By Laura Daly and Liam Lo Grande
Trials of the cashless debit card (CDC) for welfare recipients may be causing trouble for the federal government, with protests scheduled across the country to resist the project.
The initiative, currently being trialed by the coalition, aims at “reducing social harm” by stopping welfare recipients from betting, buying alcohol, or withdrawing more than 20 percent of the payment as cash.
This year’s budget allocated $129 million to extend trials and roll out of the card in the Northern Territory, with a large percentage of the trials taking place in Western Australia.
The trial program is for those under 35 who receive the Newstart Allowance, the Youth Allowance or parenting payments.
There have been conflicting opinions in many political parties surrounding the actual success of the trials since they began in 2016, and critics have said the card is removing the rights of its recipients.
Kathryn Wilkes, organiser of the No Cashless Welfare Debit Card Australia Facebook page, agreed and said the card treats welfare recipients as second class citizens.
“The indignity of having to go ask permission to do things they would normally have done, but now they have to go and get permission to do, the indignity of being forcibly removed from our so called equal society is disgusting.”
Danny Ulrich cares for his diabled younger brother, and told the ABC in January he wondered why he had been given a card if it was designed to target drug and alcohol-related behaviour.
“As a carer we’ve been put in with everyone else and put on the card,” he said.
“I’ve never drunk in my life, don’t smoke, don’t do drugs. The hardest stuff I’ll do is Panadol for a headache.”
He is one of many who have spoken out about the disadvantages faced by those in the CDC trials.
But those in support of the program say the trials ensure government money is spent on essentials. Member for Hinkler, Keith Pitt, told the ABC in January the trial was aimed at addressing high rates of welfare throughout multiple generations.
“This will be inconvenient for some but this is about ensuring that we provide the fundamentals, particularly for children who are, in this electorate, in some circumstances not being provided the basics of life,” he said.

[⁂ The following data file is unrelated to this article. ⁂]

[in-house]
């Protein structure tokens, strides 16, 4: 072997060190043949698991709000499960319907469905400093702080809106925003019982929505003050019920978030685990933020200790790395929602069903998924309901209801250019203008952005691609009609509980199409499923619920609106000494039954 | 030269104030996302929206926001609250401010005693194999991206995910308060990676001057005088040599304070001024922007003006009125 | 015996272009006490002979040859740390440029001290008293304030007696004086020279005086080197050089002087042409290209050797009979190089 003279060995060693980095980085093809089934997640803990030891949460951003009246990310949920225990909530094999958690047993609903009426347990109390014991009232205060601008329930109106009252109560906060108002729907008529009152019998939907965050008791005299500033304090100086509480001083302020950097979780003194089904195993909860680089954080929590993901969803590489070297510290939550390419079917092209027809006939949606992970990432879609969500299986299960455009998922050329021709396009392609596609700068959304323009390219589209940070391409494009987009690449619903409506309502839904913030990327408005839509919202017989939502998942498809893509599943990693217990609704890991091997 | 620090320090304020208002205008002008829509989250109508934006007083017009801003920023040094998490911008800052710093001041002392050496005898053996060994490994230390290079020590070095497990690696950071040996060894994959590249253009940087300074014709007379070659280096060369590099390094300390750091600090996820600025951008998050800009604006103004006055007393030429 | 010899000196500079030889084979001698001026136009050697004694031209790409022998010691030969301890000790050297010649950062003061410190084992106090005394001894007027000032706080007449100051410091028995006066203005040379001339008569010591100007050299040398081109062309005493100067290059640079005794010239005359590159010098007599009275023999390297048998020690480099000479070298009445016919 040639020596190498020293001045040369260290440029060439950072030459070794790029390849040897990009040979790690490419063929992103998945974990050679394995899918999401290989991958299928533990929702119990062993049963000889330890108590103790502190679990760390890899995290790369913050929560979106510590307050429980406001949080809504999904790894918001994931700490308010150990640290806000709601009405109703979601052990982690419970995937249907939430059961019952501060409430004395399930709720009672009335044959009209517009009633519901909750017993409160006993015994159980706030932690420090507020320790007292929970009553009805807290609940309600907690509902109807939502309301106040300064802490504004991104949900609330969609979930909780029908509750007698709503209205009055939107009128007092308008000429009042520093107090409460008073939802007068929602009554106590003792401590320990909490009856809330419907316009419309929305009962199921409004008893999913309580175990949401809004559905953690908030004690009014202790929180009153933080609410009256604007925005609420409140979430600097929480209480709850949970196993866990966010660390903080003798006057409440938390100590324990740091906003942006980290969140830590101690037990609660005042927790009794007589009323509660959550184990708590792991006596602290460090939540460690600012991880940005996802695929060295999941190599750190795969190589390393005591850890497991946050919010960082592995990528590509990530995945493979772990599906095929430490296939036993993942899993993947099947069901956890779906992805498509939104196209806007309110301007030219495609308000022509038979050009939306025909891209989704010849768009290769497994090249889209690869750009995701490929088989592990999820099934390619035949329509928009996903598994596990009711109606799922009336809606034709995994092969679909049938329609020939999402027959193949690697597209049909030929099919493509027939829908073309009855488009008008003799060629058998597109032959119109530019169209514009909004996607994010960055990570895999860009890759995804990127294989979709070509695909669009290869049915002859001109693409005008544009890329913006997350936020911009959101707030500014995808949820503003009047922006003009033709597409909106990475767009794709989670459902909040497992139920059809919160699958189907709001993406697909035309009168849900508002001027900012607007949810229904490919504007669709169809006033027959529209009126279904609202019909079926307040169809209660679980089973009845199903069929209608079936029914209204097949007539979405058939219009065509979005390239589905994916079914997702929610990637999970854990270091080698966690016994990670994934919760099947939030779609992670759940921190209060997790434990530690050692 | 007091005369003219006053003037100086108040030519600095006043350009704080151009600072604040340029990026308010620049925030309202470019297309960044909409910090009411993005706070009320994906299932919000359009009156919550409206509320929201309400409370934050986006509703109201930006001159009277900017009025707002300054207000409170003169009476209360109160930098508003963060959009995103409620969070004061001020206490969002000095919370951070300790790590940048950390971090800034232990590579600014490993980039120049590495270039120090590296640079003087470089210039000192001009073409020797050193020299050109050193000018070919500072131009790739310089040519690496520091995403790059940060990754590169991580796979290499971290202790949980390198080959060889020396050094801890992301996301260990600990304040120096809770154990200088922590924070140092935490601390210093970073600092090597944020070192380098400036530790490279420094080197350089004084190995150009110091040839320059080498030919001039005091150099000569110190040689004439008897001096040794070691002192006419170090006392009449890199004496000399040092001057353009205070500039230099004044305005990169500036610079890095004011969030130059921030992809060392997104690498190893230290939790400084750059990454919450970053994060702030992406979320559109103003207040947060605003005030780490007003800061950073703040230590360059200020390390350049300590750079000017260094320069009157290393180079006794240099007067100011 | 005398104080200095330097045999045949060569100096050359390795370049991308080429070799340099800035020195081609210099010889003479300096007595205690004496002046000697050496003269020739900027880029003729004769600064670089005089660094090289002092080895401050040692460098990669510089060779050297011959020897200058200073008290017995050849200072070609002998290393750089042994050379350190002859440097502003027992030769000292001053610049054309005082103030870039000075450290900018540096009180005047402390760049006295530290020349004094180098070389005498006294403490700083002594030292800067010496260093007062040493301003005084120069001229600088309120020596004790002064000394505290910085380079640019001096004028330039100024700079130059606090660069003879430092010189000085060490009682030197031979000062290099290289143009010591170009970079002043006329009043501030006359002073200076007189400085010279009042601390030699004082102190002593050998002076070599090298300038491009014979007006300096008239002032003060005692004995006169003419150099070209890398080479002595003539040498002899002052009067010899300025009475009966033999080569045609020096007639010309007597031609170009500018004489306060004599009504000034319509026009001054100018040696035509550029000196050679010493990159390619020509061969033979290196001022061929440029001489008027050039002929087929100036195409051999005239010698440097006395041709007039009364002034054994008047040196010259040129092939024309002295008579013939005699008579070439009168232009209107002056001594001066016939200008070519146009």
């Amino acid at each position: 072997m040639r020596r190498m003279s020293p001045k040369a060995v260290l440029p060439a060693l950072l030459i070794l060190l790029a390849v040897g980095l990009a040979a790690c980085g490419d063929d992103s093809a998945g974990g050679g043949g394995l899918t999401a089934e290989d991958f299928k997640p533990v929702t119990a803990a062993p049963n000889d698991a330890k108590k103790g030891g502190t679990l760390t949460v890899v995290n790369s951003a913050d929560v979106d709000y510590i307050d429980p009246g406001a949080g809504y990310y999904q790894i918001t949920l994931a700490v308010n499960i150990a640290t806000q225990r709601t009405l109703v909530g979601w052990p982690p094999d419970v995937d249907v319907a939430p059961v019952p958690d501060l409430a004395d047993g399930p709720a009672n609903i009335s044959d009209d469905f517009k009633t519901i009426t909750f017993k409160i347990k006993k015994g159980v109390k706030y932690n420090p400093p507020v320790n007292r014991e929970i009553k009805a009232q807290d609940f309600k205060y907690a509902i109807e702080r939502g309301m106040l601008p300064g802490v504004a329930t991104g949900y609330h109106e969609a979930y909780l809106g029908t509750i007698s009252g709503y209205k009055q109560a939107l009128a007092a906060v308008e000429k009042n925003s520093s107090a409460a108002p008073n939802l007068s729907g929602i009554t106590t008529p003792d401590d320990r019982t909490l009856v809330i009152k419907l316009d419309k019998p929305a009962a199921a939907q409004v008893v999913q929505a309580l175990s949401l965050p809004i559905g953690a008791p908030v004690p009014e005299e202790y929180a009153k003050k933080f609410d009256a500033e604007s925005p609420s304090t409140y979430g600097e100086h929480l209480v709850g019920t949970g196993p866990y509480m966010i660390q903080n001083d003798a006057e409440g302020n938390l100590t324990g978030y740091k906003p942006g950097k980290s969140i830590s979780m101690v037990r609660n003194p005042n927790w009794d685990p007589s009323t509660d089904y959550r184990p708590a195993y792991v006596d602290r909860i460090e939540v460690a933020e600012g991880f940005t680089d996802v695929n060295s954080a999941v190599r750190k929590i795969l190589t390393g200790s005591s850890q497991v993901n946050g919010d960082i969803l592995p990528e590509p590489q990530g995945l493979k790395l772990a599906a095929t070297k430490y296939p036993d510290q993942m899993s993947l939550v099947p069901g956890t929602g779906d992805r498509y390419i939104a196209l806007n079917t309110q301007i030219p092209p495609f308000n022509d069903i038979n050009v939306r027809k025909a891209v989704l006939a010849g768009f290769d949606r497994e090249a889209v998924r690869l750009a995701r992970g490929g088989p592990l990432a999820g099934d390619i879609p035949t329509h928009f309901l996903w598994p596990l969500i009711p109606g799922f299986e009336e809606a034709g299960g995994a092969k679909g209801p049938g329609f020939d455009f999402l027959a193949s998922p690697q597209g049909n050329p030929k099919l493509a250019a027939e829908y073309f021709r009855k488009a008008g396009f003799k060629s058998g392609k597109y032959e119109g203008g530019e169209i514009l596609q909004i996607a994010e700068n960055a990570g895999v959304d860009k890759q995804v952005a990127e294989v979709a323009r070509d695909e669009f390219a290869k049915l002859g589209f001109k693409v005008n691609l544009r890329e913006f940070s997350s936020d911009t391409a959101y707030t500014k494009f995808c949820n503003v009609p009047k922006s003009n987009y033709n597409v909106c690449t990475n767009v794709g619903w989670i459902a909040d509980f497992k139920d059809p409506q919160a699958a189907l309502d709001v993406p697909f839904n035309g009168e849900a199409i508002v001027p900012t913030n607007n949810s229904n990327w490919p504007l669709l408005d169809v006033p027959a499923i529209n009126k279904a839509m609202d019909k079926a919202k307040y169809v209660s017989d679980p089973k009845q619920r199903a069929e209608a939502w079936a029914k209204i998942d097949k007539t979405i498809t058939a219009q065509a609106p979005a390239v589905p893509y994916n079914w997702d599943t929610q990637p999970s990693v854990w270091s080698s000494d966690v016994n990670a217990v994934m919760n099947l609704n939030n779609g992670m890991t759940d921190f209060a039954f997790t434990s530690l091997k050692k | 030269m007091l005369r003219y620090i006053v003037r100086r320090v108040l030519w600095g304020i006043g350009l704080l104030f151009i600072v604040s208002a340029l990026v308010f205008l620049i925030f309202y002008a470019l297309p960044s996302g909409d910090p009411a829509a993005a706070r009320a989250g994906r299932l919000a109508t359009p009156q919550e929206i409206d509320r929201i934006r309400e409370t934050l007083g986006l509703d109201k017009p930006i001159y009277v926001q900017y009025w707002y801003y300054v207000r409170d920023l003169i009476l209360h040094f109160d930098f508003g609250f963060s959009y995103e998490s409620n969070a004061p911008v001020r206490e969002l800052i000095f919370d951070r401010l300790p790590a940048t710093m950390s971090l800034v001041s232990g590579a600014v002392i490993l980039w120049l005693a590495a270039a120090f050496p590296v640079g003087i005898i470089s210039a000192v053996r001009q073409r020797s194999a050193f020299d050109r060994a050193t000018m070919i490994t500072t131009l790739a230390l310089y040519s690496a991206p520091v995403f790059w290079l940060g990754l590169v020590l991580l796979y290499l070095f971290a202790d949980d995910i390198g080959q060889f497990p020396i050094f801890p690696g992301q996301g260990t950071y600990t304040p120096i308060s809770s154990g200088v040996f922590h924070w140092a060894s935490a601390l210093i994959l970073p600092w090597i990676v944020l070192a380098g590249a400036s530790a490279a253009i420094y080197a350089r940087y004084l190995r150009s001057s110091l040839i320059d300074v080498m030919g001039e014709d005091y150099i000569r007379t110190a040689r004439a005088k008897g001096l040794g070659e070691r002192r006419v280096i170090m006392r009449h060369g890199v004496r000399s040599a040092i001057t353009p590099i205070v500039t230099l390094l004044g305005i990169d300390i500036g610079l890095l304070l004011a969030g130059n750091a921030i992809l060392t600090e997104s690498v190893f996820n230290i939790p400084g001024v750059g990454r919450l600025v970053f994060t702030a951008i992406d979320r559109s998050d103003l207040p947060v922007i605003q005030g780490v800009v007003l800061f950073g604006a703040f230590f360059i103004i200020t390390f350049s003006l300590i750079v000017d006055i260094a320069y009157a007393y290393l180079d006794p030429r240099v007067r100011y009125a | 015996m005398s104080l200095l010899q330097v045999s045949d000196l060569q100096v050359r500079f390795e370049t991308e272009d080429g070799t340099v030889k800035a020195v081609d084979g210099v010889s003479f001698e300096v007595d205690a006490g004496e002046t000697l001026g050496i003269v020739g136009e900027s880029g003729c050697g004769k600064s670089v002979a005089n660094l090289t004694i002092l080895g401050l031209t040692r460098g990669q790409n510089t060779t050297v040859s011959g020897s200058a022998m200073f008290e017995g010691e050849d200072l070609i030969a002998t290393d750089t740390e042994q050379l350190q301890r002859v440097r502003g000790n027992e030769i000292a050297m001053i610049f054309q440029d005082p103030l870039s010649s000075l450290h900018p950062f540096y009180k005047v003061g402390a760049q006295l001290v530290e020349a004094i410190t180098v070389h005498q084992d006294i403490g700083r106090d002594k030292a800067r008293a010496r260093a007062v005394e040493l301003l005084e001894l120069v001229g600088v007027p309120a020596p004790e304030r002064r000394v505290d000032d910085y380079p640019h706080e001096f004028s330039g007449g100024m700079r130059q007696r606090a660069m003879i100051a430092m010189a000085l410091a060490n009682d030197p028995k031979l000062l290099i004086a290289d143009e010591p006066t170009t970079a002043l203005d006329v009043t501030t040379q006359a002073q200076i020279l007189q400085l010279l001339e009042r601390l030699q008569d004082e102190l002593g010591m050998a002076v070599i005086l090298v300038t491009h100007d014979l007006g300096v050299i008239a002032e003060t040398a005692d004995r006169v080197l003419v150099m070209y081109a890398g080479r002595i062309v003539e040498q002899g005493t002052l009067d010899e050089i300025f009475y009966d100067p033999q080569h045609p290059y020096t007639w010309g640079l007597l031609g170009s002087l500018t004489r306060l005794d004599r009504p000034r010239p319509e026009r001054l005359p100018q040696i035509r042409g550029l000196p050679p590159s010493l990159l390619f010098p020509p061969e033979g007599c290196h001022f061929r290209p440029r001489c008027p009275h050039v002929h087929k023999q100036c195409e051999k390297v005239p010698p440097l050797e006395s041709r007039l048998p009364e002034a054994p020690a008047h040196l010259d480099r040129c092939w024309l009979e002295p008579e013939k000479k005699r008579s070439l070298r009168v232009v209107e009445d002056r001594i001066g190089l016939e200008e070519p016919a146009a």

“I think every Australian supports that, but I don’t see any reason why that money should be spent in excess on alcohol, on gambling or on drugs — that is the only thing that the card prevents you from purchasing.”
Executive Director for the Australian Institute for Progress Graham Young agreed and said he believes there is a certain level of social responsibility when receiving welfare.
“Welfare payments don’t come gratis, you know they come with responsibility, and if that infringement is actually stopping them from doing what will be substantial self-harm on those sorts of income levels then you know I think there’s some justification for it.”
However, Ms Wilkes believes the protests will serve as an opportunity for people to express their concerns about the program, particularly those in areas where the card has been recently introduced.
“This is to give people a chance to come out and protest against the card, especially in the rural regions that have just been put on the card, and to send a message to the candidates out there for this election that people don’t want the card.”
Some groups are proposing an alternative solution that would be people-focused and invest in community programs.
Senior Manager for Policy at the Queensland Council of Social Service Laura Barnes says there should be a greater emphasis on providing services to help people facing these issues.
“Our approach would be to provide first to people, give them the support and assistance they need to overcome these complex issues. We would advocate taking a place-based approach that sees resources provided to support individuals,” she said.
The trials were expected to end on June 30 this year, however, have been extended until June 30, 2020, with the possibility of a further extension into 2021.